21% of young people think hiding money problems is a barrier to a successful relationship
Just 4% would be put off by a prospective partner having debt
Couples are more likely to talk about whether or not to have pets before discussing their own financial situation
Hidden money troubles are the biggest barrier to building a long term relationship for a fifth of young people, according to new YouGov research commissioned by Lloyds Bank.
The survey, which asked 18-35 year-olds in the UK about the importance of money matters in relationships, found that hiding money problems from a partner is a bigger long term relationship blocker (21%) than a partner showing a lack of ambition (9%), a different sense of humour (8%), and different hobbies and interests (7%).
Debt is not a definer
However, it’s clear that money difficulties are not a defining feature in how 18-35 year-olds initially choose other halves. Just 4% of young people found having debt the most off-putting trait in a potential romantic partner. What turns people off more is someone who does not earn their own money (17%), different personalities (16%) and a different sense of humour (15%).
Knowing me knowing you
Once past the early stages of a relationship, most young people feel that a prospective partner’s financial clout is important before deciding to commit to the long term. Nearly two thirds (61%) think it’s important to know how much debt a partner holds. 30% would want to know how much in savings their partner has and 38% want to know how much they get paid.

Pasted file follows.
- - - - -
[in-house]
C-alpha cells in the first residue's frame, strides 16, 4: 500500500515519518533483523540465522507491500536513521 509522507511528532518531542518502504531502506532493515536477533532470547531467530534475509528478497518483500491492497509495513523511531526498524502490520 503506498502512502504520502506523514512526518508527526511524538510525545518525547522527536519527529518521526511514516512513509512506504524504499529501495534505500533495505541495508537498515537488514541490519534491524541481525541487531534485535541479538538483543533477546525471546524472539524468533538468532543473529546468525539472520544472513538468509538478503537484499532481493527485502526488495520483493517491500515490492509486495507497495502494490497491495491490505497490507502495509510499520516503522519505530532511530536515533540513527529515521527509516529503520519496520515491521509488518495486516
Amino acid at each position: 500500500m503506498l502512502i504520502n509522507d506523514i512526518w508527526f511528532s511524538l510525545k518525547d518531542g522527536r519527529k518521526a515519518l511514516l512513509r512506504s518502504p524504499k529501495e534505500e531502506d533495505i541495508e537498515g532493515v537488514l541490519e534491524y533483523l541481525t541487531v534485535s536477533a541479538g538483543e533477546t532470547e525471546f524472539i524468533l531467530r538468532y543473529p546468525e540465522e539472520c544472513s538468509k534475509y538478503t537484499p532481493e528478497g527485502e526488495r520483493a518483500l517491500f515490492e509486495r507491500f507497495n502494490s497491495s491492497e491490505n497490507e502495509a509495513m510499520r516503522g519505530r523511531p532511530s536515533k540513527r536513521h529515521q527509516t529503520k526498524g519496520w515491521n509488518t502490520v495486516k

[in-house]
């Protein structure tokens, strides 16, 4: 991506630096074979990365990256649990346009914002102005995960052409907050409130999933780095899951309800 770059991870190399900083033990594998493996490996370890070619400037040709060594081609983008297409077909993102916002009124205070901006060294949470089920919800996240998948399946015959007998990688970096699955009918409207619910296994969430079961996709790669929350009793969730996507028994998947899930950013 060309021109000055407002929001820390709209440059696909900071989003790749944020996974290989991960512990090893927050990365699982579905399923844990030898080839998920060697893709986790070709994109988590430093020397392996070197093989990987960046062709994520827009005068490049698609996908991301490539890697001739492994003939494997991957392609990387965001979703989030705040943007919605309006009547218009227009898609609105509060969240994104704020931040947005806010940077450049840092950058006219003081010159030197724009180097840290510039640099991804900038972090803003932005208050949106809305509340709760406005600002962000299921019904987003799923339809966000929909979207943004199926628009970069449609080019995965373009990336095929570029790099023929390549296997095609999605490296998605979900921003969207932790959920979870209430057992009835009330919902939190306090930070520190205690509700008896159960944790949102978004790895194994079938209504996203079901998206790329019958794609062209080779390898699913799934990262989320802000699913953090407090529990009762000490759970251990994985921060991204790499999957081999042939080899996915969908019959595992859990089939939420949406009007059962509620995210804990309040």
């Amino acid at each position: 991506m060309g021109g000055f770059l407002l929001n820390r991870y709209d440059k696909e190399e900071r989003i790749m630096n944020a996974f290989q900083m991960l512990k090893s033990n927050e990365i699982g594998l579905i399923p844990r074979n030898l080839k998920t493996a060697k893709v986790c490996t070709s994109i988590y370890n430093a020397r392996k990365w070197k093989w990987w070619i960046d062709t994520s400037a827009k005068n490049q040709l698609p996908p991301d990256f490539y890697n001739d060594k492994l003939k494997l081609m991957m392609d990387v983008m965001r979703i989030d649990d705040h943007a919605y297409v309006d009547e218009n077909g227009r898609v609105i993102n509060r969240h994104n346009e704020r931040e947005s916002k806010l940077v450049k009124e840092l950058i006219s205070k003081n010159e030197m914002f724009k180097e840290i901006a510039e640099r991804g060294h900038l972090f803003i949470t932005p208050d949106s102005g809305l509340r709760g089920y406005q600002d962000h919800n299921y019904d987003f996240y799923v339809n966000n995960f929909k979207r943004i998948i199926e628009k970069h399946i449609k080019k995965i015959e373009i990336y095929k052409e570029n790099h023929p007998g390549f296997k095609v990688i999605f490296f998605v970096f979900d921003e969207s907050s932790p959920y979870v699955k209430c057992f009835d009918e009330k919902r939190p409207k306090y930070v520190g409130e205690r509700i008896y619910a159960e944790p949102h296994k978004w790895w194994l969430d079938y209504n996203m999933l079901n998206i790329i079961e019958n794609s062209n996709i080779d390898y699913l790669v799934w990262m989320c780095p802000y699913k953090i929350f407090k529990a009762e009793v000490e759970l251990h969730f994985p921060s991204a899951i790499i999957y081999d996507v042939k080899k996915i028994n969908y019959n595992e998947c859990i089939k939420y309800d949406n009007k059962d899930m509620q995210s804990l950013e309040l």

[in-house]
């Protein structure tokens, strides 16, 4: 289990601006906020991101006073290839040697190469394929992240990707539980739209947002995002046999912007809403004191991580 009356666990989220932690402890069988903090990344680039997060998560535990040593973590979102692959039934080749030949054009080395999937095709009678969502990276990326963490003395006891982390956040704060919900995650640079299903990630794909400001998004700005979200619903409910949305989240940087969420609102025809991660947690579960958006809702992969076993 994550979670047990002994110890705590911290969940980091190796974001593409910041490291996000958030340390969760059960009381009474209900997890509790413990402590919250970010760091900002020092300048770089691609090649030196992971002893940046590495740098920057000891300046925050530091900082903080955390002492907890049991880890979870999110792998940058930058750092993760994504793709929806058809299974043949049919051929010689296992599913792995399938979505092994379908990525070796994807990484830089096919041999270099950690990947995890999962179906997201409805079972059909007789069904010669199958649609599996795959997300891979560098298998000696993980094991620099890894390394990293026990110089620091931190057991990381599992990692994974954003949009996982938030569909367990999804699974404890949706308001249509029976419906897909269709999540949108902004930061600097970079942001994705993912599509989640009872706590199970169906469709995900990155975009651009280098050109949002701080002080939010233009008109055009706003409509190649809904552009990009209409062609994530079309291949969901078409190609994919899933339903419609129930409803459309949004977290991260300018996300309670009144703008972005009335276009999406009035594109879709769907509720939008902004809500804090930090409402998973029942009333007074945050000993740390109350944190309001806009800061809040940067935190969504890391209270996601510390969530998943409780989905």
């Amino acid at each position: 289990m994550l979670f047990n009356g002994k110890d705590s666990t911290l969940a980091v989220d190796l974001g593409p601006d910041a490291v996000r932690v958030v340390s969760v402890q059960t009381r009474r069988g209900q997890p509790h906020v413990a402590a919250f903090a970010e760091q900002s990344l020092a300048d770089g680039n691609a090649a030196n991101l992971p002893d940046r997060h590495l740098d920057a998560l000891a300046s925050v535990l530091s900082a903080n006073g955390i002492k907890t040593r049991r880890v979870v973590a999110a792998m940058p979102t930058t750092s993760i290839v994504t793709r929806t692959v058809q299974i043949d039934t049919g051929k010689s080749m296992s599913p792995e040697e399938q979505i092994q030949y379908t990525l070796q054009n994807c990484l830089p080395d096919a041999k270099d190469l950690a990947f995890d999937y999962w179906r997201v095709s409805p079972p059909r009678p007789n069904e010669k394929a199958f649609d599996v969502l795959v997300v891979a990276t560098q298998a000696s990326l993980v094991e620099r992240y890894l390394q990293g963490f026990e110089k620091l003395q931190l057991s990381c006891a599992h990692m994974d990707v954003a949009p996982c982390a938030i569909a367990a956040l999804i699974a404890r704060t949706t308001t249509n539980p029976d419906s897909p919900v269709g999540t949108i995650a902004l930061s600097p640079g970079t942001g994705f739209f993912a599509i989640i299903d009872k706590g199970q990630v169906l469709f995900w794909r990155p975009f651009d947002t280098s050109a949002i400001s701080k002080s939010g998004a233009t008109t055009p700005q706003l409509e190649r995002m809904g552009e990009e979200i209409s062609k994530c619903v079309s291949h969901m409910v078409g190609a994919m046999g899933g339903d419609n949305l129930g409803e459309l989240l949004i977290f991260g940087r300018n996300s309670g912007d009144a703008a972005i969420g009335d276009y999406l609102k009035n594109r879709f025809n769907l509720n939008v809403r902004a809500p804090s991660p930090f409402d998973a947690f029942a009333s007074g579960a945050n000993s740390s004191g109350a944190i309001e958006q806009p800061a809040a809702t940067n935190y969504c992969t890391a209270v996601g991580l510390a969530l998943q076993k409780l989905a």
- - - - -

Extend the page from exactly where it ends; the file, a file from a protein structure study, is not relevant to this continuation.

The most important factors before deciding to commit include general aspirations for the future (85%), whether one person wants children (83%) and a potential partner’s relationship with their family (66%).
Despite this, nearly three in ten (28%) would wait more than six months to bring up the topic of personal debt, and over a fifth (22%) would wait the same length of time before talking openly about their financial situation. In comparison, people are more eager to discover their partner’s opinion on pets with just 15% waiting six months or more to have the discussion.
Unsurprisingly, money is not the most popular first date discussion, with just 2% willing to bring up debt at this early stage. Travel plans (27%), career goals and aspirations (39%) and opinion on having a pet (23%) are much more likely to crop up on a first date.
Lloyds Bank M-word campaign
That’s why the Lloyds Bank’s M-word campaign, in partnership with Relate, the leading relationship support charity, continues to help support people with important money conversations. Insight from Relate suggests that many couples don’t talk about money early enough in their relationships, this ongoing campaign aims to make it easier for people to approach the topic with their other half.
Catherine Kehoe, Lloyds Bank Brands Director, said:
“We want to inspire confidence in couples across the UK to talk openly and honestly about money. Our research shows that hiding financial problems is the biggest blocker to a successful relationship for over a fifth of young people. Having the conversation early is key, but we understand people find it difficult to broach the subject. As part of the M-word campaign, we are providing the tools to kick start the conversation, and help the whole of the UK talk about money.”
Lloyds Bank is also partnering with actor, comedian, and illustrator Jessie Cave. Jessie has created a series of animations showcasing six tips from Relate to support people with broaching the M-word.